With an awareness of purpose combined with a delightful sense of humor, Graham Bates is part of the Core Team in the Groups Coordinator role.
Originally from Tennessee, when asked what brought him to Las Vegas, Graham likes to answer, “a 25-foot truck.” His wife’s brother, Justin McClendon, is the co-owner of Arthur Murray Dance Center in Las Vegas and Henderson and invited her to work with him. Graham and his family, including three children, decided to make the move.
His family friend, Laura, who had been attending Downtown Faith off-and-on for a few years, introduced Graham to Downtown Faith. She told Graham that she thought he would enjoy its different approach to faith.
“We [my family] weren’t looking for a church in Las Vegas, but we were going around to many churches. We decided to attend in the summer of 2018, and now it is our church home,” he says.
He is also a teacher at the Nevada Virtual Academy, with an increase in the student population.
“The only change was that one day of the week, students would come to the office in either Las Vegas or Reno for in-person studying and instruction.”
Graham will be the guest speaker on Sunday, May 10, as part of The Cure discussion series. “The whole theme is the cure for loneliness, including communion with God and having companionship. I will talk about the community, and part of it is just showing up. I talk to my students about this that this is their education, and they have to show up. I don’t mean just show up for class but engage by asking questions. They should not be expecting everything to come to them but go out and seek knowledge. I will be talking about when you attend a gathering, what does that mean being together?”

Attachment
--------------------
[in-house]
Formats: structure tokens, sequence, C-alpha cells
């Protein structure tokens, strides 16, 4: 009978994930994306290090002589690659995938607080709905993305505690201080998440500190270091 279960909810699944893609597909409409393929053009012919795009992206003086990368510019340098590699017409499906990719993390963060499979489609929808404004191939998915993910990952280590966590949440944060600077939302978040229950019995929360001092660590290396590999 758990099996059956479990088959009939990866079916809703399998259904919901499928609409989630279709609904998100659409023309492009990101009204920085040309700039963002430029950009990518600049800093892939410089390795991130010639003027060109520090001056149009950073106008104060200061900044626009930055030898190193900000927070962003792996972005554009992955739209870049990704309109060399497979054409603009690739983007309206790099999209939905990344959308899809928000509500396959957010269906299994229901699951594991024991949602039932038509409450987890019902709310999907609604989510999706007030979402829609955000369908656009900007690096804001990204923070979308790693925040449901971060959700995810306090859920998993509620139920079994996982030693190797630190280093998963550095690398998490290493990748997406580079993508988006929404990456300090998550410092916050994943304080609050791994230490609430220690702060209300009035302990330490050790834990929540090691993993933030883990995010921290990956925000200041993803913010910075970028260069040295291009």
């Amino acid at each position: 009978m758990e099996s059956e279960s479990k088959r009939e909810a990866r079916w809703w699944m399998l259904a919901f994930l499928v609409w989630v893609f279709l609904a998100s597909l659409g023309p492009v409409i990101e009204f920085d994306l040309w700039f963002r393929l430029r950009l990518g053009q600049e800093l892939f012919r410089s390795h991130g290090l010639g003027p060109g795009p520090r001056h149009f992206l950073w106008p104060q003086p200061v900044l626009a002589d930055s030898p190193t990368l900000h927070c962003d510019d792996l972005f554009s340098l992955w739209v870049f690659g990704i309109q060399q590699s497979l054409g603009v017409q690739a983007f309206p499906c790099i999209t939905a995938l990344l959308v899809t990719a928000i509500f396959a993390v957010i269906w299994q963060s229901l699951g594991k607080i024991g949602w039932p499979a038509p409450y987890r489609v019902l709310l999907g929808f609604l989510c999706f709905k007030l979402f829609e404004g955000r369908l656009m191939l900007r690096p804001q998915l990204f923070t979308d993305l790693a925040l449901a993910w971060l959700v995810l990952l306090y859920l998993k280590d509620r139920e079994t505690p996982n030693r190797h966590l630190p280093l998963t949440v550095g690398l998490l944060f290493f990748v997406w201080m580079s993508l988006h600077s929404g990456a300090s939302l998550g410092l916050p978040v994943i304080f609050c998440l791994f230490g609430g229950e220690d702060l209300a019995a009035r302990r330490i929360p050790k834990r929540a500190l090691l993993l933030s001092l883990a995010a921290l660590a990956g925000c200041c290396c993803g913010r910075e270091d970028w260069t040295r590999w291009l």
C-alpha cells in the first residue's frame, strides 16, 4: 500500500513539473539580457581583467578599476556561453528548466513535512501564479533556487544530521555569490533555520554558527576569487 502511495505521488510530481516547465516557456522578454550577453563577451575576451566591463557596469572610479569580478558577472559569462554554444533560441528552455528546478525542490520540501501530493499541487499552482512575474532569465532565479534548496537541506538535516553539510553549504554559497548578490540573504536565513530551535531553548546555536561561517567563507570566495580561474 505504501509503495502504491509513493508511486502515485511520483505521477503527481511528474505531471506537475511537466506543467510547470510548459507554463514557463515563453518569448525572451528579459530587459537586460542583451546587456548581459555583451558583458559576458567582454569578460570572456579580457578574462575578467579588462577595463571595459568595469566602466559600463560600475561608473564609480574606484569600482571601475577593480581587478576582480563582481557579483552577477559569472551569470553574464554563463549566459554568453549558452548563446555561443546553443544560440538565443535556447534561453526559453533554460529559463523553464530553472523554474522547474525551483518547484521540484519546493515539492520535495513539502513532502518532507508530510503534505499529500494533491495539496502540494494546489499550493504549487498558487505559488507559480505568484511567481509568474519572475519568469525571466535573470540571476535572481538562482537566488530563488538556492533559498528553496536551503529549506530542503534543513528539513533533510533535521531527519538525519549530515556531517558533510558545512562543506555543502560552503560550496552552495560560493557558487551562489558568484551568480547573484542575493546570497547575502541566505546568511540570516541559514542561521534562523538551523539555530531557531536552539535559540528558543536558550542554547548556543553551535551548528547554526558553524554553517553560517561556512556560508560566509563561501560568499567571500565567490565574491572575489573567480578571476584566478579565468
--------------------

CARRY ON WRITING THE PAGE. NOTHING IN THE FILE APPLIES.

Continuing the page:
Graham has served as a minister in Colorado, preaching minister at Petaluma Church, and lecturer in English in the faculty of Foreign Languages at Ningbo University. He has studied Intercultural Studies at Fuller Theological Seminary and the Bible at Freed–Hardeman University.
As for any lessons to be learned from the past two months, “you should take stock of what is really important and what is not. I have been trying to do more this year is read. I discovered some bad habits in me, which was preventing me from reading and keeping me from a real connection with others. Having to stay home and not be able to go out whenever we want to really does help us see that our lives really weren’t on purpose, that we were going from one point to another.
“I do hope that people will take stock of their lives and re-prioritize how they spend their time, especially their free time.”
To connect with Downtown Faith, including joining the conversation virtually, visit www.facebook.com/dtlvfaith.
Blog Post by: Debbie Hall